My bowhunting career began in 1972, and through the years I’ve had the pleasure of introducing many people to pursuing big game with archery gear. When I started, I struggled to put five arrows into a dinner-sized paper plate from 10 to 15 yards with my 45-pound-draw recurve (no sights). Over time my accuracy improved slightly, but I never felt confident at the range or in the field. I took one shot at a whitetail doe with that recurve in 1974 — and missed a standing, broadside shot from 12 yards.
In 1979, I switched to a compound bow with sights, and almost immediately I could put five arrows into a 2.5-inch-diameter bull’s-eye at 20 yards. Because I practiced almost exclusively in my parent’s driveway with the target in the back of our garage, I was limited to 20 yards. We lived in suburb of Minneapolis, and attempting shots of 25 or 30 yards would have meant standing in or across the street; not a smart idea! No worries; I limited my shots on game to 20 yards, and my confidence was high.
I detail this shooting history because not a lot has changed as the decades passed. Sure, I now own much better bowhunting equipment, which is capable of outstanding long-range accuracy in the hands of an accomplished archer. However, the majority of my practice these days takes place in my basement, where I have shooting range with maximum distance of 17 yards. In my backyard, I can place targets at up to 25 yards and shoot from an elevated deck. For that reason, I limit my shots on game to 25 yards.
Do I have sight pins set for 30 and 40 yards? Yes. Do I practice enough at those ranges to feel 100 percent confident? Not really. But that’s okay; I don’t want to dedicate the time required to gain this confidence at 30 yards and beyond, so I simply won’t shoot that far at animals. It’s a personal choice.
How good is good enough when it comes to archery accuracy? It all depends on the size of the animal (it’s heart/lung area) and distance.
For example, let’s say a beginning bowhunter is pursuing whitetails, which have a heart/lung area of about 9 inches across. If that beginner can put five of five arrows into a 5-inch-diameter bull’s-eye from 20 yards, I say they are ready to bowhunt, provided they limit their shooting distance to 20 yards. If they can maintain this same level of accuracy at 25 yards, then fine, in my opinion they can extend their range to 25.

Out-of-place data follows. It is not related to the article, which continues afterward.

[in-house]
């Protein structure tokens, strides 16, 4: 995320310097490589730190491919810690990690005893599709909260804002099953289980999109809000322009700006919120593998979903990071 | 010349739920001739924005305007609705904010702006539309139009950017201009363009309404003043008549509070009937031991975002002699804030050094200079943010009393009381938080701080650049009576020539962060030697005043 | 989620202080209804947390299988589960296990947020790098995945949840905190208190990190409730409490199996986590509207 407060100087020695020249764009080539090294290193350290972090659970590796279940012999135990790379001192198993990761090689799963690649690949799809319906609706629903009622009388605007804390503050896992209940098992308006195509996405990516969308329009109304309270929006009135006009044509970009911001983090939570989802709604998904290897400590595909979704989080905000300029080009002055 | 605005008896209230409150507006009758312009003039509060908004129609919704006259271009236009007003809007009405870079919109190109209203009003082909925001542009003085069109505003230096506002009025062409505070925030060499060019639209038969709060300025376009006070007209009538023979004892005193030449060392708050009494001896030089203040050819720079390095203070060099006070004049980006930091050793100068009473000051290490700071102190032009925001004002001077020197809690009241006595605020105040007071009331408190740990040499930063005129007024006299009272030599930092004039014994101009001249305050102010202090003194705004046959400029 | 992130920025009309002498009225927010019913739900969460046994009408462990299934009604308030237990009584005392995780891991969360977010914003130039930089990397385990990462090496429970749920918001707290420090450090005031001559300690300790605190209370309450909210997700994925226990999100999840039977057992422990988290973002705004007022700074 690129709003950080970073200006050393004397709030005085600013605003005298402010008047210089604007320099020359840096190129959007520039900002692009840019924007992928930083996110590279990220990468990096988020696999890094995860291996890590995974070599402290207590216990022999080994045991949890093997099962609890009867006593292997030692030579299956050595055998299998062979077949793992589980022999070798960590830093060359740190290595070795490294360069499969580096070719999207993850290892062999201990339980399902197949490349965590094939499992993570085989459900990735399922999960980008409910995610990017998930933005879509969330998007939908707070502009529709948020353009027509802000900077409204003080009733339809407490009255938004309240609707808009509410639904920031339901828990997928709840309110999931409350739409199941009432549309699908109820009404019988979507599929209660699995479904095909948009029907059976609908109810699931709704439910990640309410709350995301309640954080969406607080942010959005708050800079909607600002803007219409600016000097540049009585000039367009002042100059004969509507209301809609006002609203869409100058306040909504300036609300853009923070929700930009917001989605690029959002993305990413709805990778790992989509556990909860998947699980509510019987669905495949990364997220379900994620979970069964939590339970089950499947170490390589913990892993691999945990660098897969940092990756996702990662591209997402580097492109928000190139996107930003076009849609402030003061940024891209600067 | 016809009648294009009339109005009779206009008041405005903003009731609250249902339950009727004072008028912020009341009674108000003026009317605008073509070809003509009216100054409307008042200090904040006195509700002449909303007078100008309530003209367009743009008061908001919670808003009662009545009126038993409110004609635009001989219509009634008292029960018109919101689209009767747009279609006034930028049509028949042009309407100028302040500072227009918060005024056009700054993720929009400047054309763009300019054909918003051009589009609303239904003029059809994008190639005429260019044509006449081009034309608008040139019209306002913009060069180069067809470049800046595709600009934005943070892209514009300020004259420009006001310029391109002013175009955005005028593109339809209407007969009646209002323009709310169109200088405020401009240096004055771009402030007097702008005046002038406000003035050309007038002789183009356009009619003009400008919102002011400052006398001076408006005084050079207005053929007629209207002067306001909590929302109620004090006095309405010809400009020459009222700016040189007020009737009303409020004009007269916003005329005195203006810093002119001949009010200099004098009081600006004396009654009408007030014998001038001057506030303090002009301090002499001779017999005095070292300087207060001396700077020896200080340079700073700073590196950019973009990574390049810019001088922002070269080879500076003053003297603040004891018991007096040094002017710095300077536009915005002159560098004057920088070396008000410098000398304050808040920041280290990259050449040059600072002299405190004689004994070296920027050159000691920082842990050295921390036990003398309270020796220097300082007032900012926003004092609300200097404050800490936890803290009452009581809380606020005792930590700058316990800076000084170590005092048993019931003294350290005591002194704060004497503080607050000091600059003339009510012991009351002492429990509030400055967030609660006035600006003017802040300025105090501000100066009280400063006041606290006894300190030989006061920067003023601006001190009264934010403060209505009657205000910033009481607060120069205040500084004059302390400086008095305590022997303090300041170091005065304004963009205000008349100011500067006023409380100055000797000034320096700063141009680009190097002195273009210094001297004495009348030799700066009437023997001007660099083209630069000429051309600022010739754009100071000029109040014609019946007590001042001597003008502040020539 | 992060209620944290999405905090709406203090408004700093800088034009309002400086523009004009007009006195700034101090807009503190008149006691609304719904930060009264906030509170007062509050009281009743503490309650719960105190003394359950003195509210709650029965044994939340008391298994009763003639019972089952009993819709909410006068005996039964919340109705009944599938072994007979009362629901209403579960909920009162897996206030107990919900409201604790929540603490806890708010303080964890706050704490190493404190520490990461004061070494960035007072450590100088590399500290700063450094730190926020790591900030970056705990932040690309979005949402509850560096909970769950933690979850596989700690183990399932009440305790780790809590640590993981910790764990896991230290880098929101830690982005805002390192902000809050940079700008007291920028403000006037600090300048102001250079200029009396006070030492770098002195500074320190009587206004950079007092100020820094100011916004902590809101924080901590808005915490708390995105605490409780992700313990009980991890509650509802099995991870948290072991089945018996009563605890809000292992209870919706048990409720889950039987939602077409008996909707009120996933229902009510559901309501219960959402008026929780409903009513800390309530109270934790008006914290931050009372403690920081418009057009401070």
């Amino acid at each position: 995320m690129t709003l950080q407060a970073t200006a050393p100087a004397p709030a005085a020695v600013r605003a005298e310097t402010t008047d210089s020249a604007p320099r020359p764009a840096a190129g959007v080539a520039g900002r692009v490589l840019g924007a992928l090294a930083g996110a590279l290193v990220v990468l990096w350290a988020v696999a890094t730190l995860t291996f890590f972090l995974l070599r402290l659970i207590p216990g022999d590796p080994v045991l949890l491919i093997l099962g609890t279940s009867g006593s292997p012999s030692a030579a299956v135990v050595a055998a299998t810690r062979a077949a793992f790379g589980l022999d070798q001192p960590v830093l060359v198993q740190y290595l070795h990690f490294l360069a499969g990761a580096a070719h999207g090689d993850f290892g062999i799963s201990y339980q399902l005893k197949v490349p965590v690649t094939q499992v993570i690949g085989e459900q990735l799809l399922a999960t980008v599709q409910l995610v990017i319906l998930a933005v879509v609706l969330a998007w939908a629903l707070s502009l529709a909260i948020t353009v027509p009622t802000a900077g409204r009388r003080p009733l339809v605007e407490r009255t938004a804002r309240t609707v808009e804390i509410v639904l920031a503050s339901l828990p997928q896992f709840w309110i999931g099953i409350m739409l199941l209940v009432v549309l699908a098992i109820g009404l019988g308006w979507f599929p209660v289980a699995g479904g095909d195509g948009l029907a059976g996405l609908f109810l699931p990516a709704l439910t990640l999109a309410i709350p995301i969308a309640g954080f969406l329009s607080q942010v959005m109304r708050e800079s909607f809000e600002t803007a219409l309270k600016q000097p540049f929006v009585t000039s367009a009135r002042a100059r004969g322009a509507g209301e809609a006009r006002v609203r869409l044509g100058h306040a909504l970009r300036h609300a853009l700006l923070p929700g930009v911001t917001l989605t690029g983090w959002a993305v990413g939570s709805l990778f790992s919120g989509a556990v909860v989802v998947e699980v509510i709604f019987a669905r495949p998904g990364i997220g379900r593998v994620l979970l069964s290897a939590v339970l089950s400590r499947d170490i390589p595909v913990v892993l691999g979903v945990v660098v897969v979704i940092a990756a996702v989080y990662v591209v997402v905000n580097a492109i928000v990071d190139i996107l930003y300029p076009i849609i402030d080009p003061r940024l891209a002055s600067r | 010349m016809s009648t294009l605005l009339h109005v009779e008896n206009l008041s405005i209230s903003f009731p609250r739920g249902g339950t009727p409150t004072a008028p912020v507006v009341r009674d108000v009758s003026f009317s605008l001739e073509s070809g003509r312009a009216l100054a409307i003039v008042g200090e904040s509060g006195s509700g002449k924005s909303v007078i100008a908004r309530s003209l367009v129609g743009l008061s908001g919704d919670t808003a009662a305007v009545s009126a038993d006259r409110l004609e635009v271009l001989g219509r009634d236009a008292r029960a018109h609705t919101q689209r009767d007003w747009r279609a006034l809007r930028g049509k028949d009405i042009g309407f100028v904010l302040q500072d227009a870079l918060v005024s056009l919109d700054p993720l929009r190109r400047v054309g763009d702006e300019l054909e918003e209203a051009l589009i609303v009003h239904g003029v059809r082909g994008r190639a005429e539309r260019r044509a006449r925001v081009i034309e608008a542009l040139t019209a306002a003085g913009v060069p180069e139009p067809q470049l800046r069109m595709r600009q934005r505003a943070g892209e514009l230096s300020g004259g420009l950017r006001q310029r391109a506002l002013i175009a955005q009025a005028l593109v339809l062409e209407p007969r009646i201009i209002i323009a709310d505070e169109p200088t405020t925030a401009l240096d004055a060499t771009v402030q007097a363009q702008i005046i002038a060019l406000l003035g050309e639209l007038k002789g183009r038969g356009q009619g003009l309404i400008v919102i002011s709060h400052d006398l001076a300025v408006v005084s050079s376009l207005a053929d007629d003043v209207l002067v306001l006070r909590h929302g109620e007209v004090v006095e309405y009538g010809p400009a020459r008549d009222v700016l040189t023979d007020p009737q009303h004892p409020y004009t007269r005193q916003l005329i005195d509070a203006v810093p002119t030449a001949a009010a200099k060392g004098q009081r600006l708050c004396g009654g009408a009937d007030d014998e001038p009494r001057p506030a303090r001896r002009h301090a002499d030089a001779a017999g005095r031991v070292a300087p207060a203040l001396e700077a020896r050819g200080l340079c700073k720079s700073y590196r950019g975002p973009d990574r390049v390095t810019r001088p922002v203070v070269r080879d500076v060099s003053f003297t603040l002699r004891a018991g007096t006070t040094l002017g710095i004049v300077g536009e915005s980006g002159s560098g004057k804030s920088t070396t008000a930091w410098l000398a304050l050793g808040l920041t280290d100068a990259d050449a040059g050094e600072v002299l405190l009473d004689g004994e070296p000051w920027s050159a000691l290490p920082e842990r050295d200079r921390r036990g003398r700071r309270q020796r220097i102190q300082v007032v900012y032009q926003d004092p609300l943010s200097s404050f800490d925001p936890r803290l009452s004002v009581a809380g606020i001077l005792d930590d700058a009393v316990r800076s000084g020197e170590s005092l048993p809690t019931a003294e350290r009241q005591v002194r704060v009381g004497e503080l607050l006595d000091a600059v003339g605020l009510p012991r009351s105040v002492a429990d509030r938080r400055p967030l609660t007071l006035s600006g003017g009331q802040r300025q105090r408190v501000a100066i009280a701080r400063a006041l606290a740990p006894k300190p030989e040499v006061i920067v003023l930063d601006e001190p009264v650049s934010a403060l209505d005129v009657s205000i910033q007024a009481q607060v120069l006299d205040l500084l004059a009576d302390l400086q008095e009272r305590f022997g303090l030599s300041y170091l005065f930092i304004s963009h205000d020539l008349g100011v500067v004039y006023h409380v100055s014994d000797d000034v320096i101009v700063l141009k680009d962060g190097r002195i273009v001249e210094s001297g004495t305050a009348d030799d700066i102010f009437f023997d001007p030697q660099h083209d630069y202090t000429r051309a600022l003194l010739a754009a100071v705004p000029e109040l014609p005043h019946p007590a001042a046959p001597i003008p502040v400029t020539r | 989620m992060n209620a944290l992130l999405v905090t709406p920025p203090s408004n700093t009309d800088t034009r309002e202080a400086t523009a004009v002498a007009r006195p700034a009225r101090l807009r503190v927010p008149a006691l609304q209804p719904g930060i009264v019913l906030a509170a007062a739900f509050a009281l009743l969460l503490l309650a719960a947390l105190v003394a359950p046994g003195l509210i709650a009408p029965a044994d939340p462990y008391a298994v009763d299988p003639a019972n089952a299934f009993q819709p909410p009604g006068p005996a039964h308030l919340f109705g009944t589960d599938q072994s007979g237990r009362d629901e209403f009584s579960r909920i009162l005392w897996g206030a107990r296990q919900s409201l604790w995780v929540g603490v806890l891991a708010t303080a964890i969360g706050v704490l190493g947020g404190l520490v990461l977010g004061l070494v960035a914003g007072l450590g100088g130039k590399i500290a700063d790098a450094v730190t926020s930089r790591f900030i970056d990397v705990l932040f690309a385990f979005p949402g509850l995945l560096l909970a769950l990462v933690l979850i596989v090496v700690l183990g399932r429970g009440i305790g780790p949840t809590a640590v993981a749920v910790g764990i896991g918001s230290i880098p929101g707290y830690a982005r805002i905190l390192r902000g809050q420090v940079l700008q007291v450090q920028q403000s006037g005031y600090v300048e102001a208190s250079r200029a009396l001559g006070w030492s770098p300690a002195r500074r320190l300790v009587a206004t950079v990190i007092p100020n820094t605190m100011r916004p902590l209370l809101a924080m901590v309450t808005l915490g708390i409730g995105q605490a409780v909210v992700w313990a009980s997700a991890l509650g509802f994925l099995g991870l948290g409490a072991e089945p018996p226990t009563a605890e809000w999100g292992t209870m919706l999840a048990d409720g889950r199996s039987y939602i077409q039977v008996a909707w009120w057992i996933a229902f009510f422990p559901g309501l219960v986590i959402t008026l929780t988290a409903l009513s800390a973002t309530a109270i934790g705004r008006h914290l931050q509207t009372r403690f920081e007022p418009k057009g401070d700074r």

How good is good enough for 30 yards? On a whitetail-sized animal, is five out of five arrows into a 5-inch circle acceptable? Probably. But as distance increases, so does the chance of something unexpected occurring, and the most common of these is the animal moving slightly as a bowhunter is executing the release, or when the arrow is in flight. In other words, the margin for error shrinks as distance increases.
At 30 yards, if you can put five out of five arrows into a 5-inch bull’s-eye, that’s great. How about 10 out of 10 arrows into the same bull’s-eye? How about 20 out of 20 arrows? If you have a “flyer” in there somewhere that misses the bull’s-eye from 30 yards, then I say limit your range to 25. Better safe than sorry in my opinion.
The person I introduced most recently to bowhunting with a compound is my son Elliott. He killed a couple whitetails when he was 10 and 12 with a crossbow, and several others with a rifle, then he expressed interest in trying a compound after he was strong enough to draw 40 pounds. During late summer when he was 17, he practiced in our basement at distances of 10 to 15 yards, and because he planned on not shooting beyond that distance, I didn’t pressure him to shoot several dozen or hundreds of arrows at 20, 30 and 40 yards. From 10 to 15 yards, Elliott could hit a 4-inch bull’s-eye every time. And when he had a chance at a tall-tined 4×4 South Dakota buck that fall, he delivered a perfect shot from 7 yards.
P.S. I’ll explain my “how good is good enough” accuracy opinions on bowhunting larger big game animals such as elk and smaller ones such as pronghorn in a follow-up article.